Source: Farm Futures

Farm Futures reported June 3 what a House Ag Committee subcommittee had to say about the economic health of the farm sector. One member commented that, “when the farm economy is healthy, the ‘main street’ economy is healthy.”

With lower commodity prices and decreasing net income, committee members discussed the farm bill and how it was meant to ensure that there are risk management tools in place to help producers in this type of situation.

To get through this setback, Nathan Kauffman, Federal Reserve Bank of Kansas City branch executive, said producers will need to review balance sheets and think carefully abut keeping costs low and efficiency high.

Declining land values are also putting farmers in a pinch, as they continue to own the land while their net worth shrinks, said Paul Combs, a Missouri farm equipment dealer who provided input to the meeting.

Looking ahead, Combs also addressed another financial frustration for the farm sector: Higher IRS Section 179 expensing levels, and the drawn-out path to its approval last year.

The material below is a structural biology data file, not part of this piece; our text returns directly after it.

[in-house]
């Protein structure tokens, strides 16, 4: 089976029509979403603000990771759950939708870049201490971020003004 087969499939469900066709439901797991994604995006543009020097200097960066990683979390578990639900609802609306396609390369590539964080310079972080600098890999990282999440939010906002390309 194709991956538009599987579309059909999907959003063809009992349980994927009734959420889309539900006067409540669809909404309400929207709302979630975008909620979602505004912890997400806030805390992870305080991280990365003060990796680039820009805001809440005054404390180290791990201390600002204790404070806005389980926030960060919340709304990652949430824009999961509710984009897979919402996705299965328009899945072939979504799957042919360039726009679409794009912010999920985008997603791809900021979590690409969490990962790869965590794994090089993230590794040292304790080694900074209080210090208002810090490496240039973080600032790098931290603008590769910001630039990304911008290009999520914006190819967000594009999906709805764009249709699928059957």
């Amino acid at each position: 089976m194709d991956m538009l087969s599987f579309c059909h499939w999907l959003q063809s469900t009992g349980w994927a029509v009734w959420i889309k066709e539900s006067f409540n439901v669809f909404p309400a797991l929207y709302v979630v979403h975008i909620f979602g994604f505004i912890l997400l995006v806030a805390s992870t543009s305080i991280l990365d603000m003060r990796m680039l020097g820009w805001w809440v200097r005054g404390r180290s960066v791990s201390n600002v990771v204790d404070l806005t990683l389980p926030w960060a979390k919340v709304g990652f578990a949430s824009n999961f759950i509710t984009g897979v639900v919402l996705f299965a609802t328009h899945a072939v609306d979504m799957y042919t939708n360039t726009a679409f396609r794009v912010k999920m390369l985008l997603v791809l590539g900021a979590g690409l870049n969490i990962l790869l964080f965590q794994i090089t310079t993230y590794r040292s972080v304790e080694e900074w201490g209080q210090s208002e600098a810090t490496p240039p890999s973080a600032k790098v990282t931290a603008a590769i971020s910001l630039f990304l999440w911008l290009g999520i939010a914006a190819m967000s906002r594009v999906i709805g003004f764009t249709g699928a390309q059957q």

With higher Section 179 expensing levels, farmers were allowed to take full depreciation deduction of items in the current tax year, with a maximum deduction of $500,000 and a phase-out threshold of $2 million. This is much higher than the default level of $25,000 with a $200,000 phase-out, which was scheduled to take effect for the 2014 tax year prior to a last-minute tax extenders bill in December, 2014.

"The scale of farming has gotten so much bigger that customers tend to plan their purchases well in advance," Combs explained, noting that uncertainty surrounding Section 179 caused many farmers to delay those purchase plans last year.

"If we can get [Section 179 levels] stable or at least know where we are by the beginning of the fourth quarter, that would really help us," he said.